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Obama Nominates America’s Biggest Walmart Cheerleader as His Chief Economic Adviser

June 11, 2013 in Blogs

By Lynn Stuart Parramore, AlterNet

Jason Furman thinks Walmart is a “progressive success story.”


On June 10, 2013, President Obama announced his intention to nominate Jason Furman to become the next chairman of the Council of Economic Advisers. This is a big-time, highly influential post. So what kind of economist is Furman?

One who thinks Walmart is the best thing since sliced bread.

For Furman, Walmart is nothing short of a miracle for America’s poor and working-class folks. For him, progressives should be cheering the firm: he even wrote a 16-page paper titled, “Wal-Mart: A Progressive Success Story,” which was posted on the Center for American Progress website. Here’s a sample of Furmanomics:

“By acting in the interests of its shareholders, Wal-Mart has innovated and expanded competition, resulting in huge benefits for the American middle class and even proportionately larger benefits for moderate-income Americans.”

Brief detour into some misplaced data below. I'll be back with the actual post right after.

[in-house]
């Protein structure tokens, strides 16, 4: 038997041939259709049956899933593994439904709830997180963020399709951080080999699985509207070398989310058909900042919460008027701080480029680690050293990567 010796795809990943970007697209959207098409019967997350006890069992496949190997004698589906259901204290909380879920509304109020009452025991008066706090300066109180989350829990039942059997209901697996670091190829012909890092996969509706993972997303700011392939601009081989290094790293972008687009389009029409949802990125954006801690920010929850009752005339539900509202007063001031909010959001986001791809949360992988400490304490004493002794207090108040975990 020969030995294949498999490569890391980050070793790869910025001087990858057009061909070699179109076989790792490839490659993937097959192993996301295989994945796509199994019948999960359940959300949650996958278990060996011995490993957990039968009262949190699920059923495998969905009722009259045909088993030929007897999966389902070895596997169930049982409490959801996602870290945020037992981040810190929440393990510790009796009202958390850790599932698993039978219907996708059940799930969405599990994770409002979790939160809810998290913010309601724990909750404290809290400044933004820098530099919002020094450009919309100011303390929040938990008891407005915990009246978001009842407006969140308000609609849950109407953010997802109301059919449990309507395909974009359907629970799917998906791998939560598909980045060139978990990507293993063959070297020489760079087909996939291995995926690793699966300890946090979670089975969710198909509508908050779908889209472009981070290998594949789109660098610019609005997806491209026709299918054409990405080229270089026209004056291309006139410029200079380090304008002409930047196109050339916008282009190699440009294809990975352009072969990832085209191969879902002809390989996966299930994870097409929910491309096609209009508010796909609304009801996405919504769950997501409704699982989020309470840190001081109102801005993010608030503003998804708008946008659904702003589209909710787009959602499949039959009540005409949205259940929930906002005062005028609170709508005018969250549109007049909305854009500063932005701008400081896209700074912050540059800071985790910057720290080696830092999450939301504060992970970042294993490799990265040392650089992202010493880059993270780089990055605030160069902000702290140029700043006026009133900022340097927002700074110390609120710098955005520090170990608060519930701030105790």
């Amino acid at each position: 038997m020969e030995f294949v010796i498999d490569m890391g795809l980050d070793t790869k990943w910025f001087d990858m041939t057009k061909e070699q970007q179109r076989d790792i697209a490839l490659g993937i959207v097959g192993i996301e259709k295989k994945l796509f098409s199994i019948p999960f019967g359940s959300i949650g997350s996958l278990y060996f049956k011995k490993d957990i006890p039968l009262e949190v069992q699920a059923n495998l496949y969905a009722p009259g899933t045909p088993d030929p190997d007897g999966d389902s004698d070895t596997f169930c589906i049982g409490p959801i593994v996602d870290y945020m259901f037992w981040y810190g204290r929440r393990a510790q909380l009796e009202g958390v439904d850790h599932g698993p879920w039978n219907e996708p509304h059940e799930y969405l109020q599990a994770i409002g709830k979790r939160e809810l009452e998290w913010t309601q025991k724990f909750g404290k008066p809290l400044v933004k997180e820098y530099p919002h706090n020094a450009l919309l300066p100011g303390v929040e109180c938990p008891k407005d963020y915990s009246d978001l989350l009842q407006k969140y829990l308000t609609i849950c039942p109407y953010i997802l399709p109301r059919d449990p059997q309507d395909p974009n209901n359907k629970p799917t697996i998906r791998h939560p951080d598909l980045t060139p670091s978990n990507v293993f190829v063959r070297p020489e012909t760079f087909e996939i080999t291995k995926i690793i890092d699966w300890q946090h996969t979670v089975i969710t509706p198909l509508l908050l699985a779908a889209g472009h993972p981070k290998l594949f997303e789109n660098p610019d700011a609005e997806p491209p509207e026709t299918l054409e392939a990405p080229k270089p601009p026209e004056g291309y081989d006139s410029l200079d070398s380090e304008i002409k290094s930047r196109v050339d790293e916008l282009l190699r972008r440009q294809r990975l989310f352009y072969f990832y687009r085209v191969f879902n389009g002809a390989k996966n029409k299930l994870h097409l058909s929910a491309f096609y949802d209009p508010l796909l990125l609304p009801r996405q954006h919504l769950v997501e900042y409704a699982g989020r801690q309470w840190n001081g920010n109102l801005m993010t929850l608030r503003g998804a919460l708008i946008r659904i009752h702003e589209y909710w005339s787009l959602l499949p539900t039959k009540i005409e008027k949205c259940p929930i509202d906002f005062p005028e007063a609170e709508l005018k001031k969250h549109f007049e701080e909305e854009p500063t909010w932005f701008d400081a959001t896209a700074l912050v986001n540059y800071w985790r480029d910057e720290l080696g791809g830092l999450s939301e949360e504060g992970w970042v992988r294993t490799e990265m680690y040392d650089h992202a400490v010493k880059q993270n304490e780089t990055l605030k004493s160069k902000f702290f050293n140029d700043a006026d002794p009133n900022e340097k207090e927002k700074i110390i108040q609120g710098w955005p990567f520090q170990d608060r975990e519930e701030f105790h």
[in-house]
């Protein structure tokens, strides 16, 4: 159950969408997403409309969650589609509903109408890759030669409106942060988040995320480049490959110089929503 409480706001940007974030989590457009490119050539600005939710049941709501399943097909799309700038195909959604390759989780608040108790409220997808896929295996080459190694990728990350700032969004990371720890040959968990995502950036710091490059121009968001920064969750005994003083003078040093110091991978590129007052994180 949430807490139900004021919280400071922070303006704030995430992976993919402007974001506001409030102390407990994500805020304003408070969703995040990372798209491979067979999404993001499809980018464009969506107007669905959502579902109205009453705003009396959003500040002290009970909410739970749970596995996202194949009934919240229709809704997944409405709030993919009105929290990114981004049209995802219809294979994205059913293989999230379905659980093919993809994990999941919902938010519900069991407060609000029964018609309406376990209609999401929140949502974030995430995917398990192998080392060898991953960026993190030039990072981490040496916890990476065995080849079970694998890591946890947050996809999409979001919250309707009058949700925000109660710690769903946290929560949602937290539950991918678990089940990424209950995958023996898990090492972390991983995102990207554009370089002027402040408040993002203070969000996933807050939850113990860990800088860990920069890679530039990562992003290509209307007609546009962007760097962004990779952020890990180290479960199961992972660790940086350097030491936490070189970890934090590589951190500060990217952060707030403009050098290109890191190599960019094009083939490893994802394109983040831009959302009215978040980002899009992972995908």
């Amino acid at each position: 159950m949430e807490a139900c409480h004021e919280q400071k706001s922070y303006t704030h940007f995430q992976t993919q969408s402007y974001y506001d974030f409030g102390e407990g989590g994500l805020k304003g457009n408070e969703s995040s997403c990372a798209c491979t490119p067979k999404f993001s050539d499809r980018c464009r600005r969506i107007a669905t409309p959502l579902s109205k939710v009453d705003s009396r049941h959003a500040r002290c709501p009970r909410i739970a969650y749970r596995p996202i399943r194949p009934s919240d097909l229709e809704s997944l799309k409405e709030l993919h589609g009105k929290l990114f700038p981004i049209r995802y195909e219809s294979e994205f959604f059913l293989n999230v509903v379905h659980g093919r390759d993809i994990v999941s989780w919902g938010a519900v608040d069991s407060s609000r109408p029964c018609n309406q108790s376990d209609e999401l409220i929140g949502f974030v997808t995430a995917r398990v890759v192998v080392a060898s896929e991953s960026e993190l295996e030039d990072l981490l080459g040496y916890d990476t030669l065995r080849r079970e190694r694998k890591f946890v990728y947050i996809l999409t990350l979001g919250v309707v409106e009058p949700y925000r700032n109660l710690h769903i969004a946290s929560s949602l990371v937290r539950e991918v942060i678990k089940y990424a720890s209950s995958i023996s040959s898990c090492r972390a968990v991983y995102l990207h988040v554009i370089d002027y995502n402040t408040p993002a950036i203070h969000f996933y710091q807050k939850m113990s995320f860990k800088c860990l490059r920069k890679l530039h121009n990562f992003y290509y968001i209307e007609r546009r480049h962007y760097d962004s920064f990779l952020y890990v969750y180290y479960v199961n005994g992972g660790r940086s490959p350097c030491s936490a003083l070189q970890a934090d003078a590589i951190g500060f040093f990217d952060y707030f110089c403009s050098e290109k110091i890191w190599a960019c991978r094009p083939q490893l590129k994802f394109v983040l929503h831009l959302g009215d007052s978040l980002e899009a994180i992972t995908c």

Furman has championed the company’s low prices as a big boost to lower-income folks, and views Walmart jobs as good opportunities, never mind the low wages. In 2006, Jason Furman wrote a letter to author Barbara Ehrenreich, published on Slate, in which he extolled the Walmart business model:

A range of studies has found that Wal-Mart's prices are 8 percent to 39 percent below the prices of its competitors. The single most careful economic study, co-authored by the well-respected MIT economist Jerry Hausman, found that grocery sales by Wal-Mart and other big-box stores made consumers better off to the tune of 25 percent of food consumption. That doesn't mean much for those of us in the top fifth of the income distribution—we spend only about 3.5 percent of our income on food at home and, at least in my case, most of that shopping is done at high-priced supermarkets like Whole Foods. But that's a huge savings for households in the bottom quintile, which, on average, spend 26 percent of their income on food. In fact, it is equivalent to a 6.5 percent boost in household income—unless the family lives in New York City or one of the other places that have successfully kept Wal-Mart and its ilk away.”

In Furman’s view, …read more

Source: ALTERNET

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